Bandwidth caps are one way to limit bandwidth usage, holding off the need for more infrastructure to meet demand. Whether that cap is a strict maximum, a maximum beyond which additional fees are paid or a maximum beyond which throttling is imposed, the result is a change in user behavior—although it isn’t always necessarily for the better. Tom’s Hardware (“Bandwidth Caps Can Cause Risky Decisions and Uncertainty”) cites Georgia Tech postdoctoral researcher Marshini Chetty: “People’s behavior does change when limits are placed on Internet access…We would also hear about people ‘saving’ bandwidth all month and then binge downloading toward the end of their billing period.” Naturally, a consumer wants to maximize the value of his or her dollar, so toward the end of, say, a month of frugality to avoid surcharges or service limitations, that user may go wild watching YouTube videos (in high definition, of course) to consume the bandwidth purchased for that month. Chances are, however, that many users will not significantly change their overall bandwidth usage characteristics relative to unlimited bandwidth—assuming, of course, the cap is sufficiently high. Those poor souls stuck with mobile broadband as their source of broadband because of a lack of other options know well the feeling of being on a YouTube diet.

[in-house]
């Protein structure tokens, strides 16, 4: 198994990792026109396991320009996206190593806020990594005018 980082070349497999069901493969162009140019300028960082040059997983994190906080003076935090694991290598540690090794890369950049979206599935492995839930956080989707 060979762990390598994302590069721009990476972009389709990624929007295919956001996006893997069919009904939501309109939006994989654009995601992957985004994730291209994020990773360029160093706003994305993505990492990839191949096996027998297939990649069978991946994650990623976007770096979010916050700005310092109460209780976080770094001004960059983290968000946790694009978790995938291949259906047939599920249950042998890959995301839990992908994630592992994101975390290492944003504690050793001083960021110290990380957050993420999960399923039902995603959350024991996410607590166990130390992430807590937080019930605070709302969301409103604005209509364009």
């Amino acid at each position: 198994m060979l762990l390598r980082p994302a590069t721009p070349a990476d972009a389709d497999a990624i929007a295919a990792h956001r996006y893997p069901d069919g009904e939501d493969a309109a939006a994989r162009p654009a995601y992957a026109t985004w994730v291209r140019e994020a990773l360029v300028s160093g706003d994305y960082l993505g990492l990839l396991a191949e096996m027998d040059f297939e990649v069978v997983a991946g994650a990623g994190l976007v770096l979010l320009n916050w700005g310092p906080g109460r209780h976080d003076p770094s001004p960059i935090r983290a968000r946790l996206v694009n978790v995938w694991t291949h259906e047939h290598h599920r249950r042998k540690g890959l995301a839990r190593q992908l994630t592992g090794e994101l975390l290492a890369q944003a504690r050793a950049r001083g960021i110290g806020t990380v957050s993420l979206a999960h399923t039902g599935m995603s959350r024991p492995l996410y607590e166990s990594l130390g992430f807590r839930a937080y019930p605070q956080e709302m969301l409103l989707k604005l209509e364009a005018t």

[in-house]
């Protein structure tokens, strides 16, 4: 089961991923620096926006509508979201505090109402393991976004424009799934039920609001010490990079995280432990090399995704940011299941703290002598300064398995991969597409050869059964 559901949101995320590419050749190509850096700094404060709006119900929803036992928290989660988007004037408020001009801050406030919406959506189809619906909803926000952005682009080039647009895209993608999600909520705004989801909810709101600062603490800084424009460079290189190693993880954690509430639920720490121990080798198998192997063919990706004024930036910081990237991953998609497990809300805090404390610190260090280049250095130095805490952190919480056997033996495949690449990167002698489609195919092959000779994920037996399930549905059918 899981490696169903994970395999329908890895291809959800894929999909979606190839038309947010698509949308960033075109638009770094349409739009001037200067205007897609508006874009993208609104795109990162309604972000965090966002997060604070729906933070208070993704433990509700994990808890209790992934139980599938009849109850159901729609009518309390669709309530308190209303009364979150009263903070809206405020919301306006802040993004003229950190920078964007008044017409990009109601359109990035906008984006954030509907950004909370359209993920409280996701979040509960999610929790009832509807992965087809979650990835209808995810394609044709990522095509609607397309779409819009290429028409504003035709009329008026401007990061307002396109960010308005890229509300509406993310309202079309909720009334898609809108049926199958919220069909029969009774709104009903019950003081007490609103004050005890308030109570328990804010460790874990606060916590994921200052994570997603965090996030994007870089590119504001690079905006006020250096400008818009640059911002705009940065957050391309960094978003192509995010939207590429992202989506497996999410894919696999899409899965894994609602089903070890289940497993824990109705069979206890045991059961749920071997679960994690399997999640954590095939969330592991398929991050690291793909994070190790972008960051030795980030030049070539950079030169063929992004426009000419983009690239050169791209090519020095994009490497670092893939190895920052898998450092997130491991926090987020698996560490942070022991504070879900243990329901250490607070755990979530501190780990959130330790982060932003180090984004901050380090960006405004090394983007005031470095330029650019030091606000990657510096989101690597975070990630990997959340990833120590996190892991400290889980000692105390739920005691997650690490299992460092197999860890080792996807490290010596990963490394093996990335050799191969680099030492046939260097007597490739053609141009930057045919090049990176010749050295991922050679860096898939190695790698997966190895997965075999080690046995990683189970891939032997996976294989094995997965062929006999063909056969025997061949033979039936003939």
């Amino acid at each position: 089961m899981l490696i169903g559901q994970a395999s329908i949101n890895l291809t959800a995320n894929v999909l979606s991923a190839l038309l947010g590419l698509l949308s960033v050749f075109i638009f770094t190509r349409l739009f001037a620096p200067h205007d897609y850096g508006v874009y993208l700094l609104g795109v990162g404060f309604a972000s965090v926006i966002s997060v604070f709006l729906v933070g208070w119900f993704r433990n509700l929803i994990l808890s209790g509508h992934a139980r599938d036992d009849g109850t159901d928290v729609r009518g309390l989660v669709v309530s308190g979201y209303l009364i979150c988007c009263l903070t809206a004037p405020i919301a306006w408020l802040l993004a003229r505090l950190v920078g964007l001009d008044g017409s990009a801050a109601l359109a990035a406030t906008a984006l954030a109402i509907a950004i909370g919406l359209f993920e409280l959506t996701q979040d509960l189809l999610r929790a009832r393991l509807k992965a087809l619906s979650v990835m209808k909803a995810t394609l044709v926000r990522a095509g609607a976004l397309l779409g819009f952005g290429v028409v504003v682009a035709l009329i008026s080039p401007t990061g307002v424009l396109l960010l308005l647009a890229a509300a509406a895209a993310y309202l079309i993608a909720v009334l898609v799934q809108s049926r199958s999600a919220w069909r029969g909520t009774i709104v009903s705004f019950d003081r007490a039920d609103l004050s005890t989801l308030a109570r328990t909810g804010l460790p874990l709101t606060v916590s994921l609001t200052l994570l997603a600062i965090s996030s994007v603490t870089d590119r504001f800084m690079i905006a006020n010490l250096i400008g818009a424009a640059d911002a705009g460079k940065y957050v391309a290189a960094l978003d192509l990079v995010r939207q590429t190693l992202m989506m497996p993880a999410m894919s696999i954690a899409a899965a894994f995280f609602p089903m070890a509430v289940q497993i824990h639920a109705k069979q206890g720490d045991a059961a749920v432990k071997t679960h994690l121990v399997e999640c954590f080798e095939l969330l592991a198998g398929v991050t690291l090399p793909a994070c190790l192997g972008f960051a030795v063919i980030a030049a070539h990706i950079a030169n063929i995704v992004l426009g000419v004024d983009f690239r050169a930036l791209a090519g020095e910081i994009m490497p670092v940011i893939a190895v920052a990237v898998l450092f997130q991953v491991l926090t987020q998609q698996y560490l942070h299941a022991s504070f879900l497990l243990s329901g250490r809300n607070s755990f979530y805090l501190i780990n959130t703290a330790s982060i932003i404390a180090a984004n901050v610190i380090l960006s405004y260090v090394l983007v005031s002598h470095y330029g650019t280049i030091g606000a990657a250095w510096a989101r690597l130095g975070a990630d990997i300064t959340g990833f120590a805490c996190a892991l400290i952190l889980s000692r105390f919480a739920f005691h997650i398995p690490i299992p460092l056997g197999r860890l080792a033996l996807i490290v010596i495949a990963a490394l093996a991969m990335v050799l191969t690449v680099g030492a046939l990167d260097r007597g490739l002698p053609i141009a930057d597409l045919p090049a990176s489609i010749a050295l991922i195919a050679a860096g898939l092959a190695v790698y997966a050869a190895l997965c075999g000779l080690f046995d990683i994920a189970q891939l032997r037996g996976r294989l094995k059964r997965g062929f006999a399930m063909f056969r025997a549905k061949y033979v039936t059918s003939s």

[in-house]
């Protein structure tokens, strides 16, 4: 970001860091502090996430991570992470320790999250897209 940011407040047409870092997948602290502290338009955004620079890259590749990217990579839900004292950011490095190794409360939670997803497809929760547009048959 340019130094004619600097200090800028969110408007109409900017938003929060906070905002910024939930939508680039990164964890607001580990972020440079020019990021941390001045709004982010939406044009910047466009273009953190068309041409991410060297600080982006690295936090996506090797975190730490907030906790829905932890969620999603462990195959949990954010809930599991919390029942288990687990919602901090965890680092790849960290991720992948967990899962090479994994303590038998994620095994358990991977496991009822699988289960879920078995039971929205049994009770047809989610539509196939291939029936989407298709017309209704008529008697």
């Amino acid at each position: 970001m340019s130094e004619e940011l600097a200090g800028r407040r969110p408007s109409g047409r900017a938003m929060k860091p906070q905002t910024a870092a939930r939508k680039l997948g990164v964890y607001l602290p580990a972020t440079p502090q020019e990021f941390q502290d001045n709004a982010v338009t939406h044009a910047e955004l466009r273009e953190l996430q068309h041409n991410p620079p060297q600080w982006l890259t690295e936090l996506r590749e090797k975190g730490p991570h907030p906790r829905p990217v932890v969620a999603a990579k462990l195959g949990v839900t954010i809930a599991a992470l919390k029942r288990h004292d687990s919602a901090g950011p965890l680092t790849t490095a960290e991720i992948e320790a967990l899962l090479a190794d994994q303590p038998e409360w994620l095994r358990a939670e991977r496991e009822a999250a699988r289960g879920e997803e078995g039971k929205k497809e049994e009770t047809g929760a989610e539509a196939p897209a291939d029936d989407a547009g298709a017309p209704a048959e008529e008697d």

Assuming, however, that new higher-bandwidth services are continually developed and offered (beyond HD video, for example, users might start demanding 3D video), the demand for more bandwidth will continue to grow. Limited spectrum over the airwaves imposes a fairly strict limit on wireless, although new protocols and technologies help squeeze more out of available frequencies. This basically leaves fiber as the bandwidth staple. (Again, if you live in a rural area—particularly in the U.S.—good luck seeing a fiber plant anytime soon.) As the Internet becomes an increasingly greater source of information, entertainment and commerce, bandwidth will become almost as critical as watts delivered over the power lines.

Telcos: Really Concerned About Bandwidth, or Just Concerned About Profit?

Much of the rationale for bandwidth caps by telecom and cable companies is to prevent abuse by a few users, thus leaving sufficient bandwidth for everybody else. And often, the bandwidth limits are high enough that most users won’t reach them. But as more users rely on the Internet for more of their television viewing, these caps may become more of an issue. In the context of cloud storage, ITworld (“The real limits of cloud computing”) notes, “You can agree or disagree with [telcos’] motives…but the real presence of data caps put a serious damper on using the cloud for storage. Granted, business Internet accounts have no such caps, but the premium that must be paid to get fast business-grade access is quite high with most providers.” Indeed, some of these motives (such as to limit traffic from providers of competing services, as in the case of, say, Comcast versus Netflix) have led to the calls for so-called net neutrality.